Could have done with Osama bin Laden staying alive?

Robert Fisk on the Fountainheads of World Evil in 2011 - and 2015
New exhibition celebrates the evolution of swimwear

Evolution of swimwear

From bathing dresses in the twenties to modern bikinis
Sun, sex and an anthropological study: One British academic's summer of hell in Magaluf

Sun, sex and an anthropological study

One academic’s summer of hell in Magaluf
From Shakespeare to Rising Damp... to Vicious

Frances de la Tour's 50-year triumph

'Rising Damp' brought De la Tour such recognition that she could be forgiven if she'd never been able to move on. But at 70, she continues to flourish - and to beguile
'That Whitsun, I was late getting away...'

Ian McMillan on the Whitsun Weddings

This weekend is Whitsun, and while the festival may no longer resonate, Larkin's best-loved poem, lives on - along with the train journey at the heart of it
Kathryn Williams explores the works and influences of Sylvia Plath in a new light

Songs from the bell jar

Kathryn Williams explores the works and influences of Sylvia Plath
How one man's day in high heels showed him that Cannes must change its 'no flats' policy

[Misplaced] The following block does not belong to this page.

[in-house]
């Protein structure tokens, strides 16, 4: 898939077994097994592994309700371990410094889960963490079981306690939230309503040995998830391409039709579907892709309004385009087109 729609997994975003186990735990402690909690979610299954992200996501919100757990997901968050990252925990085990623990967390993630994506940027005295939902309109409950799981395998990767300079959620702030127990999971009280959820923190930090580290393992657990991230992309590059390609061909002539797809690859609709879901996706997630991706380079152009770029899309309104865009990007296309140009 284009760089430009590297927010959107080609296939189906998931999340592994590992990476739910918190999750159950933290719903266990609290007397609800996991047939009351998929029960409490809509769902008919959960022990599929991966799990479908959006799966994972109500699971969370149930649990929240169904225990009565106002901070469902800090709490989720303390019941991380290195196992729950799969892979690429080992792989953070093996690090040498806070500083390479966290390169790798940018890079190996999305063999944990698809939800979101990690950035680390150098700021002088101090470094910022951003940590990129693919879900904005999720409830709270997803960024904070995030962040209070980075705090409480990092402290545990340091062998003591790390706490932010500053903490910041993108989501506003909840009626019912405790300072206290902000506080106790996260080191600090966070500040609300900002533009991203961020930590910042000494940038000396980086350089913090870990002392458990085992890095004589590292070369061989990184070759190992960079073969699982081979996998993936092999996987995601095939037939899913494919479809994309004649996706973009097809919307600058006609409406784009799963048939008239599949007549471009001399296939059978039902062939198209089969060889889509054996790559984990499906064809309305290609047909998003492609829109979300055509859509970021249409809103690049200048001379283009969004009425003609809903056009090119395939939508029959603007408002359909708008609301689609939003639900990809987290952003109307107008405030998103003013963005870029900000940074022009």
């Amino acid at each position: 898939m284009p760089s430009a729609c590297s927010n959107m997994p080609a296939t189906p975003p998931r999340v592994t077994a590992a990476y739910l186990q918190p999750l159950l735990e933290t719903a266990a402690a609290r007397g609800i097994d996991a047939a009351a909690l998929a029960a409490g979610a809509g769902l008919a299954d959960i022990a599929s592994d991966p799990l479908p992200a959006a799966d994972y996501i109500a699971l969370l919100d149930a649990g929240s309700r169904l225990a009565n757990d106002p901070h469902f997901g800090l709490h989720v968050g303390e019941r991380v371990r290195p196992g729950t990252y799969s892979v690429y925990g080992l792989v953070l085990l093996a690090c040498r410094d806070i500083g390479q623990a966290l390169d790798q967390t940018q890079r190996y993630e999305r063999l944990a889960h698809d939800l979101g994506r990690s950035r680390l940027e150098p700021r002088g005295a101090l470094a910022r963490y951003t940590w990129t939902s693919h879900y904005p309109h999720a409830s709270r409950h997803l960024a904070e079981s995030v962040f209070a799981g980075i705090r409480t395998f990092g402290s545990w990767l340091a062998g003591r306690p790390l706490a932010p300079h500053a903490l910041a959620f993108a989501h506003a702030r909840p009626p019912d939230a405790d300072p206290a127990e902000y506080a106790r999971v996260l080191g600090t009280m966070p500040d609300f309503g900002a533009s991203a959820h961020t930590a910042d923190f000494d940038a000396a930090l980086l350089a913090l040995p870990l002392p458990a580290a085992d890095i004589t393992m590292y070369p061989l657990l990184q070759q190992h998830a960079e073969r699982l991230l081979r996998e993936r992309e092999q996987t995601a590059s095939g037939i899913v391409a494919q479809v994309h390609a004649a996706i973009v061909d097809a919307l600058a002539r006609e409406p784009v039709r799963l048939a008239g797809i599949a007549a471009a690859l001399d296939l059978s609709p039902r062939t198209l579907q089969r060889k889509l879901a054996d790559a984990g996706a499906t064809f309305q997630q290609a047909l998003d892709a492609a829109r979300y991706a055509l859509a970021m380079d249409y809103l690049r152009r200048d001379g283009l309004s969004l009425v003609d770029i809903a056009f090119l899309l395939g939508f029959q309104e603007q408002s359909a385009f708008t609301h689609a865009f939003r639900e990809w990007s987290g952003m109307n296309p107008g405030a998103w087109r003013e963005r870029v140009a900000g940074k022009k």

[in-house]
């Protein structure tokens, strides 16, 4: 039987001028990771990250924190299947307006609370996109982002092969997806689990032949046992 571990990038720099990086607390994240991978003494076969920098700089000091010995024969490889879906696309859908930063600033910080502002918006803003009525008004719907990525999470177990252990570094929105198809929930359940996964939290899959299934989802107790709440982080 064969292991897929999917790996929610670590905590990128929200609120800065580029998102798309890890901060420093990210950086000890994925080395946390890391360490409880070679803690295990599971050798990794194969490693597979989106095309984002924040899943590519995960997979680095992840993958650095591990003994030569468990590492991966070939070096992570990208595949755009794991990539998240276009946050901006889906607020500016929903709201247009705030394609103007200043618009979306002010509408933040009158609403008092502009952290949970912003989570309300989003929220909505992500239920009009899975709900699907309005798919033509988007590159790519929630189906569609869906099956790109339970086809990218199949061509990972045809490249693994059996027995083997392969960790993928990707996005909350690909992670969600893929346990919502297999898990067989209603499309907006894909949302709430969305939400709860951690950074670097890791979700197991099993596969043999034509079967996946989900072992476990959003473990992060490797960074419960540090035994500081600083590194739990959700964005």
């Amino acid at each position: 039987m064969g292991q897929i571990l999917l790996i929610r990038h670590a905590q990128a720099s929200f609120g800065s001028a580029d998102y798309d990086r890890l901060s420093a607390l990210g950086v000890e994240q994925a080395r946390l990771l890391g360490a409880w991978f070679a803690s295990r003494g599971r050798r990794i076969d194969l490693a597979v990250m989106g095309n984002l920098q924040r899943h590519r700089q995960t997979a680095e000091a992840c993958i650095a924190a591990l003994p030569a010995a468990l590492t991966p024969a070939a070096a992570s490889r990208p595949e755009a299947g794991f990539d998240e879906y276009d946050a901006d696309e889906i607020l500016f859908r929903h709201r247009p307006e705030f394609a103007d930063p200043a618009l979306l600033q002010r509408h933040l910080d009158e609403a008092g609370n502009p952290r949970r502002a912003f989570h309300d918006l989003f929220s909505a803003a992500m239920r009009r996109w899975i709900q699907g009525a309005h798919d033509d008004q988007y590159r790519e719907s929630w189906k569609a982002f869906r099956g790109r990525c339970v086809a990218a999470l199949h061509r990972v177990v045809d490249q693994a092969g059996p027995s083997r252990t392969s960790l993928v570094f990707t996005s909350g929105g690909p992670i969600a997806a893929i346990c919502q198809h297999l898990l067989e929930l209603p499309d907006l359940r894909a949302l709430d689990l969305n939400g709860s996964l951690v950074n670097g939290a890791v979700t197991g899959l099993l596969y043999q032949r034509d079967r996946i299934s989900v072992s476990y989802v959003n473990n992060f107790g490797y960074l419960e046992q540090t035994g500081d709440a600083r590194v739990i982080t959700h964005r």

One man's day in high heels

...showed him that Cannes must change its 'flats' policy
Is a quiet crusade to reform executive pay bearing fruit?

Is a quiet crusade to reform executive pay bearing fruit?

Dominic Rossi of Fidelity says his pressure on business to control rewards is working. But why aren’t other fund managers helping?
The King David Hotel gives precious work to Palestinians - unless peace talks are on

King David Hotel: Palestinians not included

The King David is special to Jerusalem. Nick Kochan checked in and discovered it has some special arrangements, too
More people moving from Australia to New Zealand than in the other direction for first time in 24 years

End of the Aussie brain drain

More people moving from Australia to New Zealand than in the other direction for first time in 24 years
Meditation is touted as a cure for mental instability but can it actually be bad for you?

Can meditation be bad for you?

Researching a mass murder, Dr Miguel Farias discovered that, far from bringing inner peace, meditation can leave devotees in pieces
Eurovision 2015: Australians will be cheering on their first-ever entrant this Saturday

Australia's first-ever Eurovision entrant

Australia, a nation of kitsch-worshippers, has always loved the Eurovision Song Contest. Maggie Alderson says it'll fit in fine